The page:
Last updated April 23, 2018 at 11:29 am
An ‘artificial pancreas’ may be the key to helping people with type 1 diabetes manage their condition more effectively.
An internal monitoring system that calculates the rate of insulin release could remove the biggest dilemma with self-management – getting the dose right each time you have to inject, Greek researchers suggest.
However, they and others caution that the results are preliminary and further investigation is required.
The team from Aristotle University of Thessaloniki reviewed the results of 41 randomised controlled trials involving more than 1,000 people that compared artificial systems with other types of insulin-based treatment, including insulin pump therapy.
Reduced time in hyperglycaemia
They found the artificial pancreas was associated with almost two and a half extra hours in normoglycaemia compared with other types of treatment when used overnight and over a 24-hour period.
It also reduced time spent in hyperglycaemia by about two hours and in hypoglycaemia by 20 minutes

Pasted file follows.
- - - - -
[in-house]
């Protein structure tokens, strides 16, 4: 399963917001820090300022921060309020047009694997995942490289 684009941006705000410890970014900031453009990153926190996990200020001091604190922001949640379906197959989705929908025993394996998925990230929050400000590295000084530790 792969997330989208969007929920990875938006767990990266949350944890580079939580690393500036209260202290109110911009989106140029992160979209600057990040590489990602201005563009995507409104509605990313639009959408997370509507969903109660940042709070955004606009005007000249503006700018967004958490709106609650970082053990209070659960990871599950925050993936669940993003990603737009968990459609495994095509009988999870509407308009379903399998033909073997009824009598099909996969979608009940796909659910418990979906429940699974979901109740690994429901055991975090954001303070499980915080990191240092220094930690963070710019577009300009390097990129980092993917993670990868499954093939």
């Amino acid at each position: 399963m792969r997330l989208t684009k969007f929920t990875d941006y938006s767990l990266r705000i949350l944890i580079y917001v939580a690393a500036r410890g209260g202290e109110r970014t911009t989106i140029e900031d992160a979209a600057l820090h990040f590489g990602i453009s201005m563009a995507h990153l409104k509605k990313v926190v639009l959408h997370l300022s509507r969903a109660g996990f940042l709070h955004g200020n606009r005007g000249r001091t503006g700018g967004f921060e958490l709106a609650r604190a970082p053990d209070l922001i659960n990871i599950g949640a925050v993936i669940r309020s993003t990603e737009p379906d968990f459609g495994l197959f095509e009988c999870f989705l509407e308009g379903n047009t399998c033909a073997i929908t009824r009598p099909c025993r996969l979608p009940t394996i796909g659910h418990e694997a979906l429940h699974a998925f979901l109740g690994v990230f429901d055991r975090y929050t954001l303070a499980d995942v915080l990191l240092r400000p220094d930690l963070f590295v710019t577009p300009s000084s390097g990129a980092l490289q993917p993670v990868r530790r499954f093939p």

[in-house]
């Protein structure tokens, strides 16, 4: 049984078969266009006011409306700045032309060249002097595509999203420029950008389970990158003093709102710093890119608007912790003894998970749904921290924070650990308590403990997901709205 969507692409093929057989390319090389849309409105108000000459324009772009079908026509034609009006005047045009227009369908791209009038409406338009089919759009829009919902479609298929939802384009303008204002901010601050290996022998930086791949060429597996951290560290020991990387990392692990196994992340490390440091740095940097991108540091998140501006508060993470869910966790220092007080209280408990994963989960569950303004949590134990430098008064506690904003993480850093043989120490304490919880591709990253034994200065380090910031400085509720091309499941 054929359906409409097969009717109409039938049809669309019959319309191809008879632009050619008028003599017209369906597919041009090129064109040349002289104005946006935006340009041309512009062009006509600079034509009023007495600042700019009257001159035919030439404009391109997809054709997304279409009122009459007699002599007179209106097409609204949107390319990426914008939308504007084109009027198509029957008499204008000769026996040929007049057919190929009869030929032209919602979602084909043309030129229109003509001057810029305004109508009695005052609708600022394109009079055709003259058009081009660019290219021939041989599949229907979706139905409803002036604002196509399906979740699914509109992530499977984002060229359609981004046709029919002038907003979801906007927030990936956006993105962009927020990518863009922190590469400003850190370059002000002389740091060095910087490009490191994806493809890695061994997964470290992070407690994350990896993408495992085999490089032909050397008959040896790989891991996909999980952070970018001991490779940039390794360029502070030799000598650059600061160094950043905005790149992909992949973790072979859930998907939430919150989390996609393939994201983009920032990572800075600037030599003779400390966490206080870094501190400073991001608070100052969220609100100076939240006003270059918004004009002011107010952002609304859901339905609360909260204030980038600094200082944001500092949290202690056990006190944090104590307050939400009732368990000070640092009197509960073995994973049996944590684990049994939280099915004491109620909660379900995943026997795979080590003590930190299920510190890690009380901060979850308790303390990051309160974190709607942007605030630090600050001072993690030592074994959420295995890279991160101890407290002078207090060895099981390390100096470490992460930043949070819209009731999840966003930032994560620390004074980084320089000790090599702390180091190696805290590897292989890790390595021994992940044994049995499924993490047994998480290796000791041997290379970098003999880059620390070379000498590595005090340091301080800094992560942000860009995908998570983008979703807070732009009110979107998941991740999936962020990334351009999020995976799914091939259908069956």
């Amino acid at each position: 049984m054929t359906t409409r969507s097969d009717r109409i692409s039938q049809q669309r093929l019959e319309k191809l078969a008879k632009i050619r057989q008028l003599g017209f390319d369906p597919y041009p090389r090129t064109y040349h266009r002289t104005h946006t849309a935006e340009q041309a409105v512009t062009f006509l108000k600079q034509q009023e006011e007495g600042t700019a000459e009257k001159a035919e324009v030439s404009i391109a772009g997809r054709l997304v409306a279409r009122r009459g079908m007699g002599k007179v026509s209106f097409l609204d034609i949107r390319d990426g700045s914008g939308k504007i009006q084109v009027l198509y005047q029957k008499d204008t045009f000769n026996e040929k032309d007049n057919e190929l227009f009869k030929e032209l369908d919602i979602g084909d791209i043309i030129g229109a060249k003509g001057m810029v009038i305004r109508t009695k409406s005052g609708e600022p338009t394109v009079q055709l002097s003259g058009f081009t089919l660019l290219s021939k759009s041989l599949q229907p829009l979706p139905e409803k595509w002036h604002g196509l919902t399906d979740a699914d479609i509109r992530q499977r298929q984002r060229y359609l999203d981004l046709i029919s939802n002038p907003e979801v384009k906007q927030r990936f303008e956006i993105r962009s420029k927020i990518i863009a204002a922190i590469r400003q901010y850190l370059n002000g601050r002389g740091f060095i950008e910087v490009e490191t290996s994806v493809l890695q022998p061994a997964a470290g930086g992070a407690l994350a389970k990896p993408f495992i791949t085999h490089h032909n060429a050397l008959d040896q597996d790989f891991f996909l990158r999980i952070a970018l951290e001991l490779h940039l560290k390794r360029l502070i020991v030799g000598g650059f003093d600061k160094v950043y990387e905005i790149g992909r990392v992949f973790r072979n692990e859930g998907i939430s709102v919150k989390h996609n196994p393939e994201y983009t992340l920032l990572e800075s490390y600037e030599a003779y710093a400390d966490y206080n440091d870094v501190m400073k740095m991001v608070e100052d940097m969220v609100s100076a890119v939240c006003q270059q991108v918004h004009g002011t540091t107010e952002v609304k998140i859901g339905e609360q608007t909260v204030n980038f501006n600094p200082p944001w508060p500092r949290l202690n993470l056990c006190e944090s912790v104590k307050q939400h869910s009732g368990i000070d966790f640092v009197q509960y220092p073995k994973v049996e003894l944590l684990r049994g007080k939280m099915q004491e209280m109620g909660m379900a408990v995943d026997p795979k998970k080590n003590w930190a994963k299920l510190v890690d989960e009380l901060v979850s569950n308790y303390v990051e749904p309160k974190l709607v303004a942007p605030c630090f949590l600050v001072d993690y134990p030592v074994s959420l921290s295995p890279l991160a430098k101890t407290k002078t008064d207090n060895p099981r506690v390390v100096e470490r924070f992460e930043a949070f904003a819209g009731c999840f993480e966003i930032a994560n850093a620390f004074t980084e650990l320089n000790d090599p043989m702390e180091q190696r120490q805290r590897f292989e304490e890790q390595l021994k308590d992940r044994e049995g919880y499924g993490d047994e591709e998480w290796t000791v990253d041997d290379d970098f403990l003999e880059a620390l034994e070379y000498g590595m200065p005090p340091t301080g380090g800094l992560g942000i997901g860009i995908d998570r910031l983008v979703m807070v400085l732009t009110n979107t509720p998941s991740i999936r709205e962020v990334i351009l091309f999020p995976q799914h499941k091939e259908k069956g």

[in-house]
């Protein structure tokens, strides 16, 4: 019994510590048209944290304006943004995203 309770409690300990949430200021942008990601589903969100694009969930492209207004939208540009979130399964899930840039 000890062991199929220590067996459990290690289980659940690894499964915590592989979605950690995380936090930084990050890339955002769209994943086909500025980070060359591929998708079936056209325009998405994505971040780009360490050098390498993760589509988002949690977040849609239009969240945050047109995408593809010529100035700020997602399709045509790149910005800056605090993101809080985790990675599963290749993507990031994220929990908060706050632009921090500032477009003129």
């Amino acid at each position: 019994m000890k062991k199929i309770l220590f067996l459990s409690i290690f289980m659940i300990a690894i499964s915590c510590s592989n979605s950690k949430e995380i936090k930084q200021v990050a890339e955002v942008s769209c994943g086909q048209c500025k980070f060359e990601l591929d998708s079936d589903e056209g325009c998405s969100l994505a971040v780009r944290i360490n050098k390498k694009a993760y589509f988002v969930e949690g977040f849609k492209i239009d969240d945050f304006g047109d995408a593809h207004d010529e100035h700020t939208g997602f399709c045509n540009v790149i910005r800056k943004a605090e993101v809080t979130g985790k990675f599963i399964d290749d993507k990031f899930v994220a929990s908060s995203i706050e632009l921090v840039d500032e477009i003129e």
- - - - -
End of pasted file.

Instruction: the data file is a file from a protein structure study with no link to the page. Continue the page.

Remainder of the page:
The closed loop artificial system has four components: the pump, a continuous glucose monitoring system, the decision making microprocessor, and a system that adjusts infusion rate.
The microprocessor replaces human decision-making, and makes more frequent dose adjustments than a person could.
The authors say their review provides a valid and up-to-date overview on the use of artificial pancreas systems for type 1 diabetes.
However, they point out that most trials were at high or unclear risk of bias, had a small sample size and short duration, and therefore should be interpreted with caution.
More also should be done to assess cost-effectiveness “to support adoption of artificial pancreas systems in clinical practice.”
They also recommend that future research should “explore artificial pancreas use in relevant groups of people with type 2 diabetes” and say “the effect of artificial pancreas use on quality of life and on reducing patient burden should be further explored”.